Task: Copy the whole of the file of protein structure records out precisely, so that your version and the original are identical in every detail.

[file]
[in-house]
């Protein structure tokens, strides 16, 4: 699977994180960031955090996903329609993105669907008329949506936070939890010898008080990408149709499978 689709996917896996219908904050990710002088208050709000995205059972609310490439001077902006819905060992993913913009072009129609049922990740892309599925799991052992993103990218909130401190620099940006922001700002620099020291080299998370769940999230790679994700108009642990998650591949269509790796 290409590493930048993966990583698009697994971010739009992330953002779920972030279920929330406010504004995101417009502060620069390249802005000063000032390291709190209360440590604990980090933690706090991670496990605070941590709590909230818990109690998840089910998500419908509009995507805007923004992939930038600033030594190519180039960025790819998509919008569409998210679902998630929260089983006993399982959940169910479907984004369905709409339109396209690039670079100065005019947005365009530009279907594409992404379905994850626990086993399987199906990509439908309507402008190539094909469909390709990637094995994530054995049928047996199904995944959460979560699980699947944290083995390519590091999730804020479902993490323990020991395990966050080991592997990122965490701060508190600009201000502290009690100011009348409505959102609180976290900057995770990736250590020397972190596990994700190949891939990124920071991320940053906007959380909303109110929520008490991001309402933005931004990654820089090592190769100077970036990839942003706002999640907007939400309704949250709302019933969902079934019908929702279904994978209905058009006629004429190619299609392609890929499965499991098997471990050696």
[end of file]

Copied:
[in-house]
């Protein structure tokens, strides 16, 4: 699977994180960031955090996903329609993105669907008329949506936070939890010898008080990408149709499978 689709996917896996219908904050990710002088208050709000995205059972609310490439001077902006819905060992993913913009072009129609049922990740892309599925799991052992993103990218909130401190620099940006922001700002620099020291080299998370769940999230790679994700108009642990998650591949269509790796 290409590493930048993966990583698009697994971010739009992330953002779920972030279920929330406010504004995101417009502060620069390249802005000063000032390291709190209360440590604990980090933690706090991670496990605070941590709590909230818990109690998840089910998500419908509009995507805007923004992939930038600033030594190519180039960025790819998509919008569409998210679902998630929260089983006993399982959940169910479907984004369905709409339109396209690039670079100065005019947005365009530009279907594409992404379905994850626990086993399987199906990509439908309507402008190539094909469909390709990637094995994530054995049928047996199904995944959460979560699980699947944290083995390519590091999730804020479902993490323990020991395990966050080991592997990122965490701060508190600009201000502290009690100011009348409505959102609180976290900057995770990736250590020397972190596990994700190949891939990124920071991320940053906007959380909303109110929520008490991001309402933005931004990654820089090592190769100077970036990839942003706002999640907007939400309704949250709302019933969902079934019908929702279904994978209905058009006629004429190619299609392609890929499965499991098997471990050696």